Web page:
A prayer to God to protect fishermen who suffer threats and intimidation, forced to work endless shifts in sometimes inhumane conditions; to convert owners of fishing vessels who practice illegal, unreported and unregulated fishing, human trafficking, slavery and smuggling of drugs and weapons; to enlighten institutions, international organisations, NGOs and civil society to join forces to stop human rights violations at sea and create a fishing industry that puts the dignity and rights of fishermen and their families at the centre. This was the beginning of the International Conference "Stemming the tide: Together we can stop Human Rights violations at sea!" held today on World Fisheries Day - which falls on 21 November - and promoted by Stella Maris, at the Dicastery for Promoting Integral Human Development, together with FAO and the Permanent Observer Mission of the Holy See to FAO, IFAD and WFP.
It was an occasion to renew the joint commitment of the Holy See and the UN Food and Agriculture Organization to stop human rights violations at sea and to promote actions in support of workers engaged in the fishing sector.
In his introductory remarks, Card. Peter K. A. Turkson, Prefect of the Dicastery, recalled the words of Pope Francis on the occasion of the 70th anniversary of the Universal Declaration of Human Rights, when He launched an appeal to institutions "asking them to place human rights at the centre of all policies, including those of development cooperation" (10 December 2018).
In his World Fisheries Day Message, citing the Encyclical "Fratelli tutti", Card. Turkson recalled that respect for human rights "is a prerequisite for the very social and economic development of a country. When the dignity of a person is respected and his rights are recognised and guaranteed, creativity and enterprise flourish and the human personality can deploy its many initiatives in favour of the common good".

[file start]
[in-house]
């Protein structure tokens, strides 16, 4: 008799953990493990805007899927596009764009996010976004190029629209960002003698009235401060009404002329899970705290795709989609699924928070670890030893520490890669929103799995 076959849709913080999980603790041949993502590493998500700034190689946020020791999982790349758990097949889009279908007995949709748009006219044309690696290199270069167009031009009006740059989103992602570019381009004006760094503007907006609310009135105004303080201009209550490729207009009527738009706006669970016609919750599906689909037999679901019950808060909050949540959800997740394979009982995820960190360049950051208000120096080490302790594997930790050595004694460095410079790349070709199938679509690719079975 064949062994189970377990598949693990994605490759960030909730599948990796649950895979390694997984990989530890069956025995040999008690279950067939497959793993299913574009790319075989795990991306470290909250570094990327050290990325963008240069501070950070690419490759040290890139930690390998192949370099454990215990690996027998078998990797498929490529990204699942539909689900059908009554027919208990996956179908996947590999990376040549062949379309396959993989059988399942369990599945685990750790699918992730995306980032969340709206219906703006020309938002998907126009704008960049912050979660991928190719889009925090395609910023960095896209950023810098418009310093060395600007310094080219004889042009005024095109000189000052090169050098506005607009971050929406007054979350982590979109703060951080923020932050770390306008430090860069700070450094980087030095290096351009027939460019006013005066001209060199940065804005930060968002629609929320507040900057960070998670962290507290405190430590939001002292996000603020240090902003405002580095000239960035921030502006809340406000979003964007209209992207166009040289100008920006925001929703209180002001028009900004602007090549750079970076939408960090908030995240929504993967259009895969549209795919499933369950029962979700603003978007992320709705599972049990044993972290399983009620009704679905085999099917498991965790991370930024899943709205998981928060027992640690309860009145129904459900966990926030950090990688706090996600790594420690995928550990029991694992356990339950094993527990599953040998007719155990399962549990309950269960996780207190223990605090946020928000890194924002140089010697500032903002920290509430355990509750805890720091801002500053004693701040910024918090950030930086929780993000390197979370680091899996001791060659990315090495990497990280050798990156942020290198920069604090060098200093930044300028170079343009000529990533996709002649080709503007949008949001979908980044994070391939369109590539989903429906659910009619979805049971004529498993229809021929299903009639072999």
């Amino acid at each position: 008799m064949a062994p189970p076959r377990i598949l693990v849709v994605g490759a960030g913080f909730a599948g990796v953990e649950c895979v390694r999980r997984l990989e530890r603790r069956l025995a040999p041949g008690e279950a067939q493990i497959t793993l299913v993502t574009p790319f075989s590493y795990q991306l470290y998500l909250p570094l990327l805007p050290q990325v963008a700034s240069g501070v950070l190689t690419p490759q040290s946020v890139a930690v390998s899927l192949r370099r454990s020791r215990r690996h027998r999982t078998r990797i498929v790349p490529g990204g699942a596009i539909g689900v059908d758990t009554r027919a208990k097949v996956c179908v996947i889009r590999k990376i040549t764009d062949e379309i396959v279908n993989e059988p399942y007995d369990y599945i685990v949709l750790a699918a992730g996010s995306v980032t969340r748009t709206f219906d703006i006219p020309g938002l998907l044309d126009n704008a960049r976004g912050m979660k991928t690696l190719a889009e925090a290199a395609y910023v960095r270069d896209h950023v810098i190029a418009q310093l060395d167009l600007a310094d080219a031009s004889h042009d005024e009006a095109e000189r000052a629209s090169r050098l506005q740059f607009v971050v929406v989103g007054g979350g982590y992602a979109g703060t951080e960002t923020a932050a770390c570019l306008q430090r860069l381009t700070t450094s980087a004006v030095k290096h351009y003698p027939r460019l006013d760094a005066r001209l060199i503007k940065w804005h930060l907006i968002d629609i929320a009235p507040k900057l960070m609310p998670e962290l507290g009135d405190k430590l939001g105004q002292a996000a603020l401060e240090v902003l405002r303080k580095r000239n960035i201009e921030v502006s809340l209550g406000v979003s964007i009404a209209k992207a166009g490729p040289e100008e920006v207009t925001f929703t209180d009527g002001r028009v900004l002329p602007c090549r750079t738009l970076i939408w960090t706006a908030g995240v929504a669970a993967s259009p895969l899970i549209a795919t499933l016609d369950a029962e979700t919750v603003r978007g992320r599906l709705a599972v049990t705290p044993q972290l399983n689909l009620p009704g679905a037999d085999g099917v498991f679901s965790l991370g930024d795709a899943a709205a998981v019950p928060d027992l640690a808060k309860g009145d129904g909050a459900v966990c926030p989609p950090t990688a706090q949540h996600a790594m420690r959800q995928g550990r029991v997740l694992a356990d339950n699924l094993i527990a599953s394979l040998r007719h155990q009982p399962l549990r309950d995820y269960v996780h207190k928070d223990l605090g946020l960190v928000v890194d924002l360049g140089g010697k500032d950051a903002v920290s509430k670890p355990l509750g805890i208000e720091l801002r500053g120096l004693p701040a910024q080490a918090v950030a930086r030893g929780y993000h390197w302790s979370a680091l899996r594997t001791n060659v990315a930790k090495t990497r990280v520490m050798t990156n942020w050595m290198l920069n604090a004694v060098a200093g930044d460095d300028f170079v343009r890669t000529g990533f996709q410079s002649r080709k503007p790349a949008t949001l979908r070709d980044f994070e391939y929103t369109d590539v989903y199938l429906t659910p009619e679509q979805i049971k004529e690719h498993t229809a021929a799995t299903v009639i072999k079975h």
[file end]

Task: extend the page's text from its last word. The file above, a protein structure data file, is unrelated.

Speaking at the opening of the meeting, FAO Director-General Qu Dongyu noted that developing countries are key players in the global fish market, accounting for 54 percent of the world's seafood trade in 2019, and that the fisheries sector offers significant opportunities in developing countries "to create remunerative employment, build strong coastal communities, and provide food security and nutritional values that are essential to the diets of vulnerable populations". While the pandemic has had a devastating impact on the sector," he said, "fishers have shown great resilience, using the web to market their products, and technological innovation has enabled greater digitisation of processes".
"And while the challenges are ambitious", he added, "there is no shortage of means to meet them: the new tools in place and the commitments made by international players can "ensure that the seafood that reaches our tables has been harvested and grown not only in an environmentally sustainable way, but also in a way that supports the socio-economic well-being of those who harvest, grow and process it".
In order to make a significant impact on the numbers of violations of fishers' rights, Msgr. Fernando Chica Arellano, Permanent Observer of the Holy See to FAO, IFAD and WFP, said in his closing remarks, it is necessary to go a step further and "renounce the logic of greed and the compulsive and unscrupulous pursuit of economic profit". Rather, it is important to "row together to create a renewed fishing industry that respects people's human dignity and the common home in which we must all live as brothers and sisters", and to work for authentic development that combines the progress of science and technology with moral and social progress and respect for human rights.
A final mention goes to the "precious and daily commitment" of the chaplains and volunteers of Catholic organisations "who are not indifferent to the misery, the weeping or the difficulties of those who endure the affronts in the harsh world of fishing": in the face of this pain - concludes Msgr. Chica Arellano quoting Pope Francis - "the only way out is to be like the Good Samaritan". Every other option ends up either on the side of the thieves or on the side of those who pass by without compassion for the pain of the wounded on the road" (Enc. Fratelli tutti, n. 67).